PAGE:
Publishing the report, David Bolt
[…] However, I am more concerned about the other “not accepted” recommendation, in particular in relation to the refunding of the “benefits” element of fees, which in the case of nationality and settlement applications are high. The Home Office has said that it will “carefully consider” my recommendations “in the context of the next Spending Review”. I am disappointed that the Home Office does not recognise that this is a question of basic fairness, which should not have to wait on discussions with the Treasury about the department’s future funding.
‘However, as the Chief Inspector reports, the Home Office’s Borders, Immigration and Citizenship System (BICS) is a £2+ billion, complex “operation” and “the Home Office is not entirely free to act as it might wish when looking at charging for its functions”. It operates within the framework agreed with Parliament and set out in primary legislation in the Immigration Act 2014, and the financial limits and rules set by HM Treasury, and has to accommodate the wider objectives of other government departments and Ministers alongside its own. It also needs the support of Parliament for any changes requiring secondary legislation, such as the annual revision of its fees. And it needs to balance fairness to the applicant in setting fees and charges for the benefits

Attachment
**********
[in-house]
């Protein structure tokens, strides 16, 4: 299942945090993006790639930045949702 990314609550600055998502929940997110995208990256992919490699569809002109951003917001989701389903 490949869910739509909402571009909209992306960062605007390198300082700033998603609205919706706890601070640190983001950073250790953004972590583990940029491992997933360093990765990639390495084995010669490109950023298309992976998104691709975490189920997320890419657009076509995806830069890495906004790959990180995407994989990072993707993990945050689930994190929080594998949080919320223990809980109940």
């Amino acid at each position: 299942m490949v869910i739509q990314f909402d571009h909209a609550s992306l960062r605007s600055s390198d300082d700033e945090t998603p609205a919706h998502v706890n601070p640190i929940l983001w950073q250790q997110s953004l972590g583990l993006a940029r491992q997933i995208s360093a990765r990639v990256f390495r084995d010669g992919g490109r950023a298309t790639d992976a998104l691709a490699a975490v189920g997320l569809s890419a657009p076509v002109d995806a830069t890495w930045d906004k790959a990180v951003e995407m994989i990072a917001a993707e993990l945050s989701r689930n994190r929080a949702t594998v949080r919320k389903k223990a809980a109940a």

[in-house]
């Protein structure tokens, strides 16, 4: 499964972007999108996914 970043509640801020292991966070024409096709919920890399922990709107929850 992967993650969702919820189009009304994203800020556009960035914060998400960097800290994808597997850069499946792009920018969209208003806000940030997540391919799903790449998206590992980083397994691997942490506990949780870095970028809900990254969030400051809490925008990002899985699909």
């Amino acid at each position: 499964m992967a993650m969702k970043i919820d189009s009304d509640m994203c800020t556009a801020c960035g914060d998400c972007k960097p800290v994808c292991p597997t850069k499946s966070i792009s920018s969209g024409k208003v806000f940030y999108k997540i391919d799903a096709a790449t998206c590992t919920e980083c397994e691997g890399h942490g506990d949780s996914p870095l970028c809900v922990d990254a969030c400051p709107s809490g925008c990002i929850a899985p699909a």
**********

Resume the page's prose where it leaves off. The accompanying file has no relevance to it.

they accrue, with fairness to the taxpayer regarding the contribution they pay for an effective Borders, Immigration and Citizenship system.
The ICIBI notes the progress that the Home Office has made towards ‘self-funding’ as agreed as part of the 2015 Spending Review. We will be reviewing this ambition in the context of the 2019 Comprehensive Spending Review and expect there to be greater linkage to three key principles
in the setting of all our fees– providing funding stability, instilling fairness throughout the system, and promoting prosperity and UK interests.’
See other responses here: http://www.qarn.org.uk/homepage/vulnerable-people-paying-for-immigration-system/